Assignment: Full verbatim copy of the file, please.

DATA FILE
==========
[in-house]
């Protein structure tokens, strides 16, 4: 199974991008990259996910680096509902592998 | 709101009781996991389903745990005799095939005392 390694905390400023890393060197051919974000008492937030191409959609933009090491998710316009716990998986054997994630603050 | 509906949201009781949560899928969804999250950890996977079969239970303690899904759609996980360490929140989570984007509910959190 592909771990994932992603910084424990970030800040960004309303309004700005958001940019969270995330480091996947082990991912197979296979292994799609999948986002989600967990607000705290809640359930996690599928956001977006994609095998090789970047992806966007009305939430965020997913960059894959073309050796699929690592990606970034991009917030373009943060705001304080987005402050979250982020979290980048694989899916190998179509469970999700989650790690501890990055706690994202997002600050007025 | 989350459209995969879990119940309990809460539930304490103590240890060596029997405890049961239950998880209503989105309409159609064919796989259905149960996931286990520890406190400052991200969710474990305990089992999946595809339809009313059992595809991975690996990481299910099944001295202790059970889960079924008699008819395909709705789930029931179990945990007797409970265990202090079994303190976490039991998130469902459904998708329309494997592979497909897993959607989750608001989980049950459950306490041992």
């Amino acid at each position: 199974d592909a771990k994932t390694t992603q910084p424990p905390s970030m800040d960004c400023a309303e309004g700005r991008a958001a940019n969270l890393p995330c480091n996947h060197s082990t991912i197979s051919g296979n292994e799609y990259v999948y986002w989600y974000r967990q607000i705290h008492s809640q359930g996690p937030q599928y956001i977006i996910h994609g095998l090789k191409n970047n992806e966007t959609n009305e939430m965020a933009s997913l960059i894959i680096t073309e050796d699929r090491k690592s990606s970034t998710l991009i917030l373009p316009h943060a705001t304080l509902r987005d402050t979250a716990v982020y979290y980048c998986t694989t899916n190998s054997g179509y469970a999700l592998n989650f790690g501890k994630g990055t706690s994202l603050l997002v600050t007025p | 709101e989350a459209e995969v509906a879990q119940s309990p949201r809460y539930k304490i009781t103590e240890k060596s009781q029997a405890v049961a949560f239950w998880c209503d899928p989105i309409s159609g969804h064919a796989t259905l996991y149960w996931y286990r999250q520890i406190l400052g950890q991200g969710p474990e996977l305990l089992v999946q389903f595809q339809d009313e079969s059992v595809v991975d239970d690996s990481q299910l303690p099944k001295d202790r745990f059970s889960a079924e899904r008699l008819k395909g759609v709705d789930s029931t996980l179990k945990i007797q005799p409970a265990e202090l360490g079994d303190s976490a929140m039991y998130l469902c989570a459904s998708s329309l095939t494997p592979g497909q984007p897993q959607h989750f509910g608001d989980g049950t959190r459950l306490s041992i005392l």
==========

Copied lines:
[in-house]
């Protein structure tokens, strides 16, 4: 199974991008990259996910680096509902592998 | 709101009781996991389903745990005799095939005392 390694905390400023890393060197051919974000008492937030191409959609933009090491998710316009716990998986054997994630603050 | 509906949201009781949560899928969804999250950890996977079969239970303690899904759609996980360490929140989570984007509910959190 592909771990994932992603910084424990970030800040960004309303309004700005958001940019969270995330480091996947082990991912197979296979292994799609999948986002989600967990607000705290809640359930996690599928956001977006994609095998090789970047992806966007009305939430965020997913960059894959073309050796699929690592990606970034991009917030373009943060705001304080987005402050979250982020979290980048694989899916190998179509469970999700989650790690501890990055706690994202997002600050007025 | 989350459209995969879990119940309990809460539930304490103590240890060596029997405890049961239950998880209503989105309409159609064919796989259905149960996931286990520890406190400052991200969710474990305990089992999946595809339809009313059992595809991975690996990481299910099944001295202790059970889960079924008699008819395909709705789930029931179990945990007797409970265990202090079994303190976490039991998130469902459904998708329309494997592979497909897993959607989750608001989980049950459950306490041992």
């Amino acid at each position: 199974d592909a771990k994932t390694t992603q910084p424990p905390s970030m800040d960004c400023a309303e309004g700005r991008a958001a940019n969270l890393p995330c480091n996947h060197s082990t991912i197979s051919g296979n292994e799609y990259v999948y986002w989600y974000r967990q607000i705290h008492s809640q359930g996690p937030q599928y956001i977006i996910h994609g095998l090789k191409n970047n992806e966007t959609n009305e939430m965020a933009s997913l960059i894959i680096t073309e050796d699929r090491k690592s990606s970034t998710l991009i917030l373009p316009h943060a705001t304080l509902r987005d402050t979250a716990v982020y979290y980048c998986t694989t899916n190998s054997g179509y469970a999700l592998n989650f790690g501890k994630g990055t706690s994202l603050l997002v600050t007025p | 709101e989350a459209e995969v509906a879990q119940s309990p949201r809460y539930k304490i009781t103590e240890k060596s009781q029997a405890v049961a949560f239950w998880c209503d899928p989105i309409s159609g969804h064919a796989t259905l996991y149960w996931y286990r999250q520890i406190l400052g950890q991200g969710p474990e996977l305990l089992v999946q389903f595809q339809d009313e079969s059992v595809v991975d239970d690996s990481q299910l303690p099944k001295d202790r745990f059970s889960a079924e899904r008699l008819k395909g759609v709705d789930s029931t996980l179990k945990i007797q005799p409970a265990e202090l360490g079994d303190s976490a929140m039991y998130l469902c989570a459904s998708s329309l095939t494997p592979g497909q984007p897993q959607h989750f509910g608001d989980g049950t959190r459950l306490s041992i005392l």